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Too Hot, Too Cold: Home Owners Warm to Energy Audits

Carol Hazard, Richmond Times-Dispatch, Va.
December 5, 2010
Dec. 05—Jamie Cox was prepared to spend at least $2,500 to replace all 14 windows in the 76-year-old brick house where he lives with his wife, Cory, in South Richmond.
And that’s if he did all the work himself.
The upstairs In the two-story house, the upstairs, where their bedroom is, was a sauna during the summer and 10 degrees hotter than the first floor during the rest of the year.
“It’s a charming, cute house, but it’s old,” Cox said. “We accepted the fact that our energy bills would be atrocious.”
They disliked the discomfort even more that than the bills.
They brought in John Jennings, a home inspector and energy auditor, this fall to confirm their suspicions. “I thought replacement windows would do the trick,” Cox said.
The audit showed that the problem wasn’t windows. Rather, dormers under the roof eaves were not sealed or insulated.
Energy audits aren’t new, but they are gaining in popularity as people seek to save money on rising energy costs, use less energy, and take advantage of federal tax credits for making houses more energy efficient. Most credits expire Dec. 31. Changing the windows to double panes would insulate better than the old single-pane windows. But the difference would be negligible, Jennings said.
“I was relieved when John did the assessment,” Cox said.
Cox spent $300 on the audit and about $100 at a home improvement store on insulation, weather stripping, and an expansive spray foam to fill in cracks. He did the job in two evenings after work.
“It has made a profound difference. I never would have thought about the dormers. I’m glad I didn’t spend a lot of money on something that wasn’t a problem.”
Jennings, a partner of Pro Energy Consultants in Richmond, said people are often surprised at the results of an energy audit.
An audit identifies and measures air leaks and failed or missing insulation. The process takes two to three hours and generally costs $300 to $400.
An electronic blower is installed in an exterior door to pull air out of the house. An infrared camera is used to show air leaks.
Customers are given a report of the findings and recommendations for fixing problems.
In general, people would hire an auditor if their rooms were too hot, too cold or drafty; if their energy bills were excessive; or if their houses were too dusty, Jennings said.
Home heating and ventilation systems should be cleaned and serviced yearly, he said.
Jennings warned that people should hire energy auditors who diagnose problems as objective parties, not people who claim to do audits but are really in business to sell windows or furnaces.
B.J. Kocen and his wife, Jennifer Glave, live in a house similar to the Coxes’, in the Bellevue neighborhood in North Richmond. An addition is hot in the summer and cold in the winter.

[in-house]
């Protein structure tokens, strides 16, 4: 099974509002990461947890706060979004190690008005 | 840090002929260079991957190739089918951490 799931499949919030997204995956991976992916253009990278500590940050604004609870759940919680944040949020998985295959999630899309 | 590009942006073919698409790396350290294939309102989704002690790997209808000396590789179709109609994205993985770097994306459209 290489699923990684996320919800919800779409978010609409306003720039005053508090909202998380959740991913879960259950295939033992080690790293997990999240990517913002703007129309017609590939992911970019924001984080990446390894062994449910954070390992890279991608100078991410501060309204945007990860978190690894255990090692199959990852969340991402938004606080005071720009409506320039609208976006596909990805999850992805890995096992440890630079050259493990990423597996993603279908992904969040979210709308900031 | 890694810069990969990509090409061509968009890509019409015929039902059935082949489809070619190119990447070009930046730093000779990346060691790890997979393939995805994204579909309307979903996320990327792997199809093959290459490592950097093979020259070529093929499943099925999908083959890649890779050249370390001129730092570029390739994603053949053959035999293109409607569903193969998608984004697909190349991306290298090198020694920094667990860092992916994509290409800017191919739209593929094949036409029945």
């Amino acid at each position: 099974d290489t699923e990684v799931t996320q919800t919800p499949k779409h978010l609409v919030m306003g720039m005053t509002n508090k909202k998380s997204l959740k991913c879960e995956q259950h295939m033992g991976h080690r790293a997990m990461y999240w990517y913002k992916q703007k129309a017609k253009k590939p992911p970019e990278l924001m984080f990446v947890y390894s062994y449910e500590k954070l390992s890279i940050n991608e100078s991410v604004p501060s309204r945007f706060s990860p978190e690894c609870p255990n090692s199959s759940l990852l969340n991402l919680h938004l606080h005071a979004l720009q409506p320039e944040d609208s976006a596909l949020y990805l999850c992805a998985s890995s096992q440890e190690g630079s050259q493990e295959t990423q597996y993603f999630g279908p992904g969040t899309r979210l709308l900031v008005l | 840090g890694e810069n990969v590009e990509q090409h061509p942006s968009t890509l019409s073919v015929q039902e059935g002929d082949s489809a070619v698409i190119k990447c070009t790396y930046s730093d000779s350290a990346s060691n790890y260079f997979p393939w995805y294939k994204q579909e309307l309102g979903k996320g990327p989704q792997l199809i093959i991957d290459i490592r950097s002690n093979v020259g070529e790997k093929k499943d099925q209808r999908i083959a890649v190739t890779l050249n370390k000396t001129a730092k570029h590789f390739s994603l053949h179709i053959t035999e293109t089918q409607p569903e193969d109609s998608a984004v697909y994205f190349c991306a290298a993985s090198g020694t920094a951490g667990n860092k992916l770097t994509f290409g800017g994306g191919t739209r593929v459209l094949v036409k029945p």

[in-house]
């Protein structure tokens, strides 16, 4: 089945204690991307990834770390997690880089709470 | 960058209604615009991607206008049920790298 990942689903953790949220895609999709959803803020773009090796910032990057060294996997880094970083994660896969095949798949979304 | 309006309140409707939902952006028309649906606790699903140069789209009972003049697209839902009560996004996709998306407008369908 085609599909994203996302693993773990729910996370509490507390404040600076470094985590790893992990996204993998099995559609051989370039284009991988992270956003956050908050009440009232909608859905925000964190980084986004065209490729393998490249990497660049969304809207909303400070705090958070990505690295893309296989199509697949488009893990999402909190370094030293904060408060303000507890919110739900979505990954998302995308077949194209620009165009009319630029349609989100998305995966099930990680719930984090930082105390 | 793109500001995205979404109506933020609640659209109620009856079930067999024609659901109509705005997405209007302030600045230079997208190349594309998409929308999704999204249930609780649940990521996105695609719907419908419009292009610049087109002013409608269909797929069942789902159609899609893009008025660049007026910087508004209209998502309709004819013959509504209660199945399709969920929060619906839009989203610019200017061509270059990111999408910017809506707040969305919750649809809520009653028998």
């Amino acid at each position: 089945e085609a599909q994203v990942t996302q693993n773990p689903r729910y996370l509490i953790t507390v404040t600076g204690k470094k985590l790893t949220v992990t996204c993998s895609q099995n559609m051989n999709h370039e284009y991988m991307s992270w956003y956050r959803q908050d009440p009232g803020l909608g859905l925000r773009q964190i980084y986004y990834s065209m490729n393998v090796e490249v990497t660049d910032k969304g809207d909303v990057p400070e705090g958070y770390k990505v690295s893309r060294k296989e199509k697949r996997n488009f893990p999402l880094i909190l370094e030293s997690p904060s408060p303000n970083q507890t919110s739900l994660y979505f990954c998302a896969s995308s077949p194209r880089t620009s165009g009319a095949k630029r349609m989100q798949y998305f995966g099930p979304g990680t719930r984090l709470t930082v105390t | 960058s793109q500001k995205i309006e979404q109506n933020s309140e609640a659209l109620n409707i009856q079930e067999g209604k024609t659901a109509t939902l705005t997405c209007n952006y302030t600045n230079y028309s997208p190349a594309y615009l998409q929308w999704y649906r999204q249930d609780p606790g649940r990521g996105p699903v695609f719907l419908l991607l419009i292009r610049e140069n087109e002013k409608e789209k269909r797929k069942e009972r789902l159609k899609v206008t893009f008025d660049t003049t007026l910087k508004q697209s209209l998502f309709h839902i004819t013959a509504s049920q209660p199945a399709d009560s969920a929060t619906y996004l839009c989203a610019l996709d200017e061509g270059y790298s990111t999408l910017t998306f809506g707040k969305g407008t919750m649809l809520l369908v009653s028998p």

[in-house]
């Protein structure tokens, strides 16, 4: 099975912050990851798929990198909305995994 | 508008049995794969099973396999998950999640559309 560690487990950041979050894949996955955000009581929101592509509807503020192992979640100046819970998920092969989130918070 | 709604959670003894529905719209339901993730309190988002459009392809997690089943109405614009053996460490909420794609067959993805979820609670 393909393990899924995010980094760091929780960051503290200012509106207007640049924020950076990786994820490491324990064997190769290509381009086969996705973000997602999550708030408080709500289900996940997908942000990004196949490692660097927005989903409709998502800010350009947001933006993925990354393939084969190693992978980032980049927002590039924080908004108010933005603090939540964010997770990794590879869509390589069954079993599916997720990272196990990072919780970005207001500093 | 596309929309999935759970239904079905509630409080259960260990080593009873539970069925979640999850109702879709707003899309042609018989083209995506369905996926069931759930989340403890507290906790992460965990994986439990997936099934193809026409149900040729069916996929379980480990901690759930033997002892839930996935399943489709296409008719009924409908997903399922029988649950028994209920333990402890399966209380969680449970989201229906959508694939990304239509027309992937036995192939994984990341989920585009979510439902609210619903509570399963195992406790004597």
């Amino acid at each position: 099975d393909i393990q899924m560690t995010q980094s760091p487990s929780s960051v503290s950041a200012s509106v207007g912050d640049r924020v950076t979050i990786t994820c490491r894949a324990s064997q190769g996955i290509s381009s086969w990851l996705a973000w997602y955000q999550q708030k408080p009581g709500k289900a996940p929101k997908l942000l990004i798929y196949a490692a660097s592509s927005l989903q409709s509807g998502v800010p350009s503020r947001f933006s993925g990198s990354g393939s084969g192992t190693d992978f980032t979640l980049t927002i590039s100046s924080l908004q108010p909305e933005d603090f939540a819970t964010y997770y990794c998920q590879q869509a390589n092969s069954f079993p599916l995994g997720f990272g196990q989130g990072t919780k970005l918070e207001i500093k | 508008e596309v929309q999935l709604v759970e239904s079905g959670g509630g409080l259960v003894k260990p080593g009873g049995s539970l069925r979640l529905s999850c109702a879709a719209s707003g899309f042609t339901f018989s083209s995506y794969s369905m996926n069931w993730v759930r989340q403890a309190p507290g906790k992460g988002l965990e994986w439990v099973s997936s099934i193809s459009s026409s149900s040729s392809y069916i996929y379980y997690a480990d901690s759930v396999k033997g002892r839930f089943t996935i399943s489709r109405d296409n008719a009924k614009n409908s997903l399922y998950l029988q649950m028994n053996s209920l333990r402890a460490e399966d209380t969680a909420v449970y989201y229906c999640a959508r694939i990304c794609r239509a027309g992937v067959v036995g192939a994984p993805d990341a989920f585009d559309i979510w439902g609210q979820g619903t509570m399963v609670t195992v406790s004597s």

Kocen learned during an energy audit that the ductwork in the addition isn’t properly sealed or insulated, and recessed lights in the room are leaking air.
“I learned a lot about my house,” Kocen said.
The attic fan that he likes so much in the kitchen was in essence a hole into the attic, sucking out air.
Cold air poured in under the kitchen cabinets—the result of no insulation under the house. Cold air also streamed into the house through receptacles and holes in walls where pictures once hung.
“I want to be comfortable in my house,” Kocen said. “I’m also concerned about being green and using less energy. What I hope to find are easy solutions that won’t break my budget.”
The solutions: Buy insulated covers for the attic fan and pull-down steps up to the attic, and go under the house to seal air and install put up insulation.
“Most houses can be retrofitted to be more energy efficient, but until recently, consumers haven’t been that energy conscious,” said Guy DuBois, an auditor with Commonwealth Building Sciences, an energy consulting business in Richmond.
“People are becoming more conscientious about energy and concerned about wasting energy in the houses where we live and the businesses where we work,” DuBois said.
He warned that putting up insulation without sealing cracks can cause moisture problems. “It’s vital before you do insulation that the area is air-sealed.”
The most common mistake people make is replacing windows, DuBois said.
“Replace them if your windows are deteriorating and falling out, but otherwise your dollars can be spent more wisely on air-sealing.”
Utility companies in some areas parts of the country will pay for all or part of energy audits. Dominion Virginia Power offered audits to customers who donated $50 to the utility’s Energy Share program, which helps pay energy bills for low-income people.
The audit program, which is no longer available, raised $3,185, and Dominion Virginia Power had 49 home energy reviews requested during the six-week campaign.
Consumers in general are thinking about ways to save energy and taking steps.
People in the Richmond area are waking up to the need to conserve energy, DuBois said.
“Charlottesville is more conscientious about energy conservation, but we’re getting there.”
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